On “The Yard Boy” by Joy Williams

“The yard boy was a spiritual materialist” (p. 47). That’s the first line of this short story from The Visiting Privilege, the much-lauded 2015 collection of Williams’s stories. This one meditates caustically and with steadily increasing trippiness upon the difficulty of living ego-free.

The tone is caustic, caustic, caustic towards the yard boy throughout; while ever-so-much-more ingratiating towards the reader. “Mock him but love me,” says the tone. The yard boy patently misconstrues — - der, what a nimrod! — the basic tenets of Cutting Through Spiritual Materialism by Chögyam Trungpa from the get-go. You are not supposed to be a spiritual materialist. You are supposed to avoid the fundamental mistake of spiritual materialism; i.e., believing any spiritual belief or practice can bring relief from suffering. I know this just by looking spiritual materialism up on Wikipedia.

The yard boy must learn the hard way, which consists of curious and curiouser interactions with the landed gentry of the Florida Keys. Mrs. Wilson, for example, is a wealthy and horny customer of fabulous vacuity. The narrator pauses from giving the yard boy a hard time to absolutely wipe her out in a single horticultural gesture: “She looks up at the mangoes, hanging. ‘Uuuuuh,’ she thinks” (p. 49).

What is worse, a stinking rich Uuuuuuh-thinker, or a yard boy who does his own play-by-play — “Close the mouth, shut the doors, untie the tangles, soften the light, the yard boy thinks” — while supposedly living in the Now?” The answer is Both.

Just as bad are customers Johnny Dakota, whose interests are limited to “heroin and intangible property” (p. 50), and Mr. Crown, a once thriving Wild West illustrator who responds to a dip in business by opening fire on the construction workers building a finer house than his across the street. Bad sex, drugs and violence come at the yard boy from all angles at once, and no spiritualism can can protect him.

Only plants can. But do they? He is a manual worker whose hands smell of fertilizer and whose jeans “smelled of tangelos,” as the narrator reveals in one of the many comments designed to be withering of character while winning of us readers’ esteem. Maybe this works, a little. It is kind of fun to read a narrator who can presents backstory thusly: “He once told the yard boy that his mother had died from plucking a wild hair from her nose while vacationing in Calabria” (p. 51). But it is not good clean fun. It is like laughing along with a bully who may nevertheless be a meta-fictional guru worthy of contemplation.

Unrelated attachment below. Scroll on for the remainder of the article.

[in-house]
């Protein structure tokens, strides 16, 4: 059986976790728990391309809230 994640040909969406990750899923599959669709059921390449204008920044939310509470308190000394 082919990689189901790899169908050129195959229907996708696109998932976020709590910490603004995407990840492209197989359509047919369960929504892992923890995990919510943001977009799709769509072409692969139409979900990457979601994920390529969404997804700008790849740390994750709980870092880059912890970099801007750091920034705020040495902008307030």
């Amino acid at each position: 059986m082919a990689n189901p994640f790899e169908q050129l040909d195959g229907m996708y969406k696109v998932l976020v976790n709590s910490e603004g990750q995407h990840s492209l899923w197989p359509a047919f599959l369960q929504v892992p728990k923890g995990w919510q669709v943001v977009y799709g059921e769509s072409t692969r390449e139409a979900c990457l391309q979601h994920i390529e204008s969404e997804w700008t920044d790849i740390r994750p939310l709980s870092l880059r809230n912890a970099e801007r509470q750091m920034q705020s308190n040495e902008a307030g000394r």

Let’s consider the situation from the point of view of the rabbit’s-foot fern that becomes the yard boy’s companion after his sullen girlfriend breaks up with him. He describes the fern to his landlady as “insane,” saying it has “seen something terrible” (52). This makes her ditch the fern out by the garbage, where the yard boy claims it for his own. The yard boy has seen terrible things too, things “he wouldn’t dream of telling the fern even though the fern is his only confidant” (p. 54). It is sad to have only a fern as a confidant. It is also sad, or sad-ish, that the yard boy gives up his rented room, sells his truck, and spends his days on the beach. The fern “wants to help him any way it can,” but the yard boy is beyond help. He has become like a garden gnome amid “plantings of cabbage palms and succulents and Spanish bayonets” (pp. 54–55). The Spanish bayonets are the winners in this story, because they are the ones that get away. It says right here that they “uproot themselves and move out.”

But where does their liberation leave us? Surely the yard boy is not just an acid casualty tripping out on the beach, watching the plants go by. Surely there is something more to be gleaned from all this absurdity, this mad-as-a-hatter anti-Wonderland. Centuries of pastoral imbuing of human emotion upon landscapes have perhaps given our narrator the right to have the landscape get up and walk away, having delivered a “message of retribution” (p. 55).

Retribution for what, though? Well, maybe it’s a literal rendition of that old stoned Neil Young song, “Look at Mother Nature on the run in the 1970s.” What happens when the physical setting rebels against character? Stay tuned to climate change and we’ll find out together. I still think it would have been nicer of the narrator to treat the yard boy like a human being; for example, by giving him a name… but it doesn’t seem like the point of this story is to be nice. It seems like the point or points are more like the spikes of the Spanish bayonets, “spikes that end in black tips like stilettos.”